It’s #Thundercat! That bass, that voice, the man is badass #Laneway2016 😎😎😎 A photo posted by St. Jerome’s Laneway Festival (@lanewayfest) on

Meanwhile, Thundercat oozes good vibes, turning on a set of gentle and serene music that forces jaws to drop out of respect for the musicianship alone. The former Suicidal Tendencies bassist has done a 180 degree turn, erasing his former skate punk past in favour of a six-stringed bass and collaborations with Flying Lotus. By this turn, Thundercat ended up delivering one of the most intriguing sets of the day.

Finally, Vince Staples proved to be a powerhouse, a hip-hop dynamo with brutal ferocity. He commands the crowd as Moses would the sea, grasping at the adoration with authority. Working through cuts from his debut album Summertime ’06, Staples’ sheer charisma and fortitude behind a microphone positions him to be the kind of hip-hop star prone to dominate the world.

The Experimental Triumphed Over the Traditional

Throughout the day, Laneway attendees faced the difficult decision of deciding to see a niche acts or some of the biggest artists in the indie realm, and the stranger acts won that battle every time. In the early portions of the day, METZ punched the air out of lungs with a debilitating noise-punk set, whilst the Oasis-lite DMA’s trod through predictable tune after the other.

Battles thrashed through their wonky take on rock and pop, and Vince Staples wreaked havoc whilst CHVRCHES plodded along. But the biggest case of giants being toppled came from the most unsuspecting of places…

Flume Was Blown Out of the Water by Two Lesser Known Producers From the UK

With Laneway nearing its end, the festival’s headliners stepped up to their respective stages… and stalled. Beach House gave an ethereal but un-remarkable show, whilst Flume felt completely flat and clunky; older staples such as ‘Holdin’ On’ garnered initial screams of glee, but newer material failed to raise the masses’ pulse. Flume looks to have moved on from being the posterboy for EDM to being merely predictable.

[include_post id=”470101″]But tucked in the corner, available only to curious eyes, the cult of Sophie and QT giddily drank from the weirdness being shot from onstage. Sophie and QT’s music is utterly bizarre, slithering between brave sounds that shouldn’t work, but do.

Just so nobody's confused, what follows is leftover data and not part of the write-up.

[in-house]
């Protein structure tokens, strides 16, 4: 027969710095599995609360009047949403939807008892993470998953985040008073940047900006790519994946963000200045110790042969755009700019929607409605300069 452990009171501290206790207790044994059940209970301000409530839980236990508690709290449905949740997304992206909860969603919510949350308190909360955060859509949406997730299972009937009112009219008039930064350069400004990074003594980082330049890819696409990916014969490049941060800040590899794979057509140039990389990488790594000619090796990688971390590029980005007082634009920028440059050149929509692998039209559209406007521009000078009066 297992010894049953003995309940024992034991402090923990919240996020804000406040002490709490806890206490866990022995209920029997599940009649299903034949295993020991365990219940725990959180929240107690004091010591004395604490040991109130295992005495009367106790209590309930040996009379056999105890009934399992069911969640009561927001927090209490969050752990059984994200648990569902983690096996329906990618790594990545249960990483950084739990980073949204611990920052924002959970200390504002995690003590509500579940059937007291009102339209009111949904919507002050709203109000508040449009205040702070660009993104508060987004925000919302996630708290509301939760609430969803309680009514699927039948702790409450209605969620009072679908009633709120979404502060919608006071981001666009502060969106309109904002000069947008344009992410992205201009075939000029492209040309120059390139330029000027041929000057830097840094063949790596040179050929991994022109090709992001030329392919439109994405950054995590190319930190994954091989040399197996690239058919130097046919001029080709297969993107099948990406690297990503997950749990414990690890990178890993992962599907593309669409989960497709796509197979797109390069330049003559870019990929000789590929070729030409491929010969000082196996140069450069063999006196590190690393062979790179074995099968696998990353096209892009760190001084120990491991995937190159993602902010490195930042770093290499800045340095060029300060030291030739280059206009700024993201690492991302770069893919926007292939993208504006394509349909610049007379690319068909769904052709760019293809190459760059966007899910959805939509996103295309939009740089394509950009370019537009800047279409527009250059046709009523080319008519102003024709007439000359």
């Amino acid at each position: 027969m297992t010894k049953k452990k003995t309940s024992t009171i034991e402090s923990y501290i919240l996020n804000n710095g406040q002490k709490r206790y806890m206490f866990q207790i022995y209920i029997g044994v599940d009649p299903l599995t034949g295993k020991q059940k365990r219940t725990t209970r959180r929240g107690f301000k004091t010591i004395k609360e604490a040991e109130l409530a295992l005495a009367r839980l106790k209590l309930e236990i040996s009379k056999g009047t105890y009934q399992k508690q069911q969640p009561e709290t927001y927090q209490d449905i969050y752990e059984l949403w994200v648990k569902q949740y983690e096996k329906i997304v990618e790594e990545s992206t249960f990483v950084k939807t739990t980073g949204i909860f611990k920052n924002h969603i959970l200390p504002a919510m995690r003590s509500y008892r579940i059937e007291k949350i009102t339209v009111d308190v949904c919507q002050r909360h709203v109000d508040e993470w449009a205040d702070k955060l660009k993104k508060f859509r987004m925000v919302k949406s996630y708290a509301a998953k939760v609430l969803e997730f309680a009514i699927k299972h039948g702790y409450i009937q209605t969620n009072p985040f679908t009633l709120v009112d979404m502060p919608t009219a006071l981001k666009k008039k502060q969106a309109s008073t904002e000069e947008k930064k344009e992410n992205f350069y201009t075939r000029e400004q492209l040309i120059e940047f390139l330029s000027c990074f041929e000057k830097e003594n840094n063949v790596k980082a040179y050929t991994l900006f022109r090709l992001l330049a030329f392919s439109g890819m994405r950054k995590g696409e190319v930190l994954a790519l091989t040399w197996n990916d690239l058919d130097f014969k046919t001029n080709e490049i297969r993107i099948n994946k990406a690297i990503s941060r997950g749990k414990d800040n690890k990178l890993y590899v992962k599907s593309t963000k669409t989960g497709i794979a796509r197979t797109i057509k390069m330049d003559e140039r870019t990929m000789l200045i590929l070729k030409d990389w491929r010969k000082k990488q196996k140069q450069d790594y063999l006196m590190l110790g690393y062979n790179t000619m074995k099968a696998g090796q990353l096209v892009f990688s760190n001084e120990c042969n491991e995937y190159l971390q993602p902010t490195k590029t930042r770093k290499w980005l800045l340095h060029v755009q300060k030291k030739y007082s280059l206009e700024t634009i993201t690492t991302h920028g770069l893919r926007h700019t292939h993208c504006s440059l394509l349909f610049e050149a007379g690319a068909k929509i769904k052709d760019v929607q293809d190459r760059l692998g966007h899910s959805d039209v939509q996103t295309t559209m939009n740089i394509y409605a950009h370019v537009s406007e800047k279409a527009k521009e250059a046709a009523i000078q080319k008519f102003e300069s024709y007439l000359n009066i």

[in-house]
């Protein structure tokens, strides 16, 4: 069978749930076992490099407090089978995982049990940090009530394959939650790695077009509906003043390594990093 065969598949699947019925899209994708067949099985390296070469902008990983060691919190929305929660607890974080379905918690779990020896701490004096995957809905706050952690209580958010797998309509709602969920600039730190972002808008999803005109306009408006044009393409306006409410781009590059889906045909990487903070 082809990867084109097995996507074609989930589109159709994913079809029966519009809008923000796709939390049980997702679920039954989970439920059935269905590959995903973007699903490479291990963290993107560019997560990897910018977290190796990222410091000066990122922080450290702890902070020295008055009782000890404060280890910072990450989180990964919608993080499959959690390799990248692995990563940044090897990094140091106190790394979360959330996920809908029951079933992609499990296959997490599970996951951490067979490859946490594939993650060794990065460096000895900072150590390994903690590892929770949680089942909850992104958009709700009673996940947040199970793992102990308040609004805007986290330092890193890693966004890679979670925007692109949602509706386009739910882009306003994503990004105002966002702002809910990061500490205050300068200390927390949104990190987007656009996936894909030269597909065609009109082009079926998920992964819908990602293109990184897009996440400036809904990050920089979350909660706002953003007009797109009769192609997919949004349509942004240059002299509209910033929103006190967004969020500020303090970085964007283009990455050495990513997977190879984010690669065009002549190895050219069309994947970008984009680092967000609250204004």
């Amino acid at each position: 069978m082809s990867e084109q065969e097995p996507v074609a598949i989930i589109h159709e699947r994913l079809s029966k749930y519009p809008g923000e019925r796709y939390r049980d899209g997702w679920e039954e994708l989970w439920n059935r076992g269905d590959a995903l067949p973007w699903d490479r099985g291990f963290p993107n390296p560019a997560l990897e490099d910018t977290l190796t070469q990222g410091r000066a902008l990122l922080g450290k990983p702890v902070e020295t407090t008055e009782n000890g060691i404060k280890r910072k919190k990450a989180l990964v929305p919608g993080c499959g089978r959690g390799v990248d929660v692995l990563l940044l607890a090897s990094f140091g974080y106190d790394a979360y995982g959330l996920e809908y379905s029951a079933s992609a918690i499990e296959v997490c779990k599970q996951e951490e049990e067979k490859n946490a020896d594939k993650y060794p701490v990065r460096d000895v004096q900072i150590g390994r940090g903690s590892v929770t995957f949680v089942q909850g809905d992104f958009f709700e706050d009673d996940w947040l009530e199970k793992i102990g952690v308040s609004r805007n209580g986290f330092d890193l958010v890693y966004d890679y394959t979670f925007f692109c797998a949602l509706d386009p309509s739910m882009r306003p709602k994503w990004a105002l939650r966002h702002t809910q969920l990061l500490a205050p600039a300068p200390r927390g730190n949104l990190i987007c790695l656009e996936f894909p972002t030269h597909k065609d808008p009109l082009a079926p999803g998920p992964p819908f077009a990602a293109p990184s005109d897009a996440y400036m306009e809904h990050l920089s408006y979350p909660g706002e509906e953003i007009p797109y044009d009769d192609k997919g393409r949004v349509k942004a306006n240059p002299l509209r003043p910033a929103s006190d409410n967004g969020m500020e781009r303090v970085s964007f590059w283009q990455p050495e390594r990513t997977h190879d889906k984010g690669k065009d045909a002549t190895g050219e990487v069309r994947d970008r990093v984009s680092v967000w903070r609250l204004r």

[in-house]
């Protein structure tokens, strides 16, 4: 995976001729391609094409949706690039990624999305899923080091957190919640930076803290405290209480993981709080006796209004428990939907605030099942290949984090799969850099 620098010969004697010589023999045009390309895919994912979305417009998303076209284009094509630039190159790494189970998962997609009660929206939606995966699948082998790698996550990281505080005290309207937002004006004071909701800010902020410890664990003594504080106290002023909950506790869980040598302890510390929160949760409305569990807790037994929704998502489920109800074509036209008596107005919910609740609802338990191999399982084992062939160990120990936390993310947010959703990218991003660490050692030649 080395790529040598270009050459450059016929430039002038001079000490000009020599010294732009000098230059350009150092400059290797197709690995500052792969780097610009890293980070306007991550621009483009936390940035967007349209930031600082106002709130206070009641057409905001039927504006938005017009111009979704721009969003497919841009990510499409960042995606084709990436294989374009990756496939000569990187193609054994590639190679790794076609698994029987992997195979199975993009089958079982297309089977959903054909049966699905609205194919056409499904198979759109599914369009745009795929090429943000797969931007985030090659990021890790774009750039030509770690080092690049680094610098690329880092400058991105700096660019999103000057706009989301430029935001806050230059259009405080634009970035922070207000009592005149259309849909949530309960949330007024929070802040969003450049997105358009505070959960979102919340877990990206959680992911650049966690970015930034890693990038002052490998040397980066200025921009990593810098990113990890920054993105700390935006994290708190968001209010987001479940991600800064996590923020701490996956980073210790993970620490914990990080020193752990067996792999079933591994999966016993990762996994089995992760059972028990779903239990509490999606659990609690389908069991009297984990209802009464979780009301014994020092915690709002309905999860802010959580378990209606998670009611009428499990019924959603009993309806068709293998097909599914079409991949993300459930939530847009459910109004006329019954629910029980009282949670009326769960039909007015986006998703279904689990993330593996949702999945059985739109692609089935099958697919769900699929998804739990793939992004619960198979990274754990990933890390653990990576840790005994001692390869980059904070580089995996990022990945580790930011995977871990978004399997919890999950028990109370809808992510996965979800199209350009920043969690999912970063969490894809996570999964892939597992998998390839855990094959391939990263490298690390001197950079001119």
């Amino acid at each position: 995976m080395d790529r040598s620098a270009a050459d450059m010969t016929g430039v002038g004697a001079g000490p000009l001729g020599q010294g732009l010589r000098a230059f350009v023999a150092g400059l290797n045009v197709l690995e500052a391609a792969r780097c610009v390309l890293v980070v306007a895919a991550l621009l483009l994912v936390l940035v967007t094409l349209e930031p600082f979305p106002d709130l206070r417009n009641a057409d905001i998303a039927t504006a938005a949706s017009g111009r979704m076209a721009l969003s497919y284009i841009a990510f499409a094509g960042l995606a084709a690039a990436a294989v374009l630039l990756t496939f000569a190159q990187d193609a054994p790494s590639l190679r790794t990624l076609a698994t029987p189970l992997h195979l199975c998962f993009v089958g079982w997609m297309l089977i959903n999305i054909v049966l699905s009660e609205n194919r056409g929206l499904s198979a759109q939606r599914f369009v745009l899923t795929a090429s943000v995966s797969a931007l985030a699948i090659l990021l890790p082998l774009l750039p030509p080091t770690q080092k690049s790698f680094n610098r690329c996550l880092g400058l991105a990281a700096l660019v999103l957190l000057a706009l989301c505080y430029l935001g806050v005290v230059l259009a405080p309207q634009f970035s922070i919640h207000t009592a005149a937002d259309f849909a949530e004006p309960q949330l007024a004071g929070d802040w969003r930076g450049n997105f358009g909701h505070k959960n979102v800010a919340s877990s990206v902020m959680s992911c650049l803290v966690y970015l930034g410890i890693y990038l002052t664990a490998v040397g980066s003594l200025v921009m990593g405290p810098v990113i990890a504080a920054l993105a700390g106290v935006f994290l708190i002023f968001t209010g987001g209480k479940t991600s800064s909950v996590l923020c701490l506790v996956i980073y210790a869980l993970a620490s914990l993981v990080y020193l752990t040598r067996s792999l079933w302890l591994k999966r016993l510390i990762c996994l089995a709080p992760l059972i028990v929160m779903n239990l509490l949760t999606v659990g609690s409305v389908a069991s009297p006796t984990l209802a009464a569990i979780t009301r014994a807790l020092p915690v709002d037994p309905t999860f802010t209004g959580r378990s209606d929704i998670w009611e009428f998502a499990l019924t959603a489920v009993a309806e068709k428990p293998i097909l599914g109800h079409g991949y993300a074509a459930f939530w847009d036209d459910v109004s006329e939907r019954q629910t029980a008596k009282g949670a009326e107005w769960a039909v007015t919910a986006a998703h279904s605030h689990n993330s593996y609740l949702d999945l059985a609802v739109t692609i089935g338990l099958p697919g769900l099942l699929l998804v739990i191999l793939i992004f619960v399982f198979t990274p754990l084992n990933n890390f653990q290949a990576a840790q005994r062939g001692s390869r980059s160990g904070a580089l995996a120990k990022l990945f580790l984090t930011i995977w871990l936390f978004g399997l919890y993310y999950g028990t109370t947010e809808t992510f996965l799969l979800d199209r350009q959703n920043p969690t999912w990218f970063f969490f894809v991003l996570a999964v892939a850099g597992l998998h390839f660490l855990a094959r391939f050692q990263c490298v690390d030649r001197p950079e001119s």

Jarring, unpredictable, incredible – what Sophie and QT do is something that won’t appeal to everyone, but the cult they have amassed will defend it to death. At a bare minimum, most folks will be able to admire the experimental flourishes to their music and collaboration, striking out randomly when larger acts are happy to rest on their laurels.

Diversity is Laneway’s Greatest Strength

It’s an obvious point that Laneway celebrates, indeed THRIVES, because of its elaborate lineup. From the crushing heart severing of Majical Cloudz, to the garage stomp of FIDLAR, to the throbbing buzz of Hermitude, Laneway offers up a bold variety that most festivals wouldn’t dare touch, a move that should continue to be applauded as they continue to rise above their humble beginnings in the backstreets of Melbourne.

By the same token, the sheer range of acts attracts a swathe of crowds whom all descend and co-exist in a matrimony that doesn’t really seem natural, but thankfully is. Shirtless shaka bros hi-five parents who just want to know what they hell their kids are into these days.

There’s a harmony that doesn’t really exist amongst other festivals, and makes for a day far smoother and more enjoyable than others are capable of. It’s the diversity, both in artists and patrons that create the unique stamp that Laneway should be proud of, and the factor that fosters its continual growth.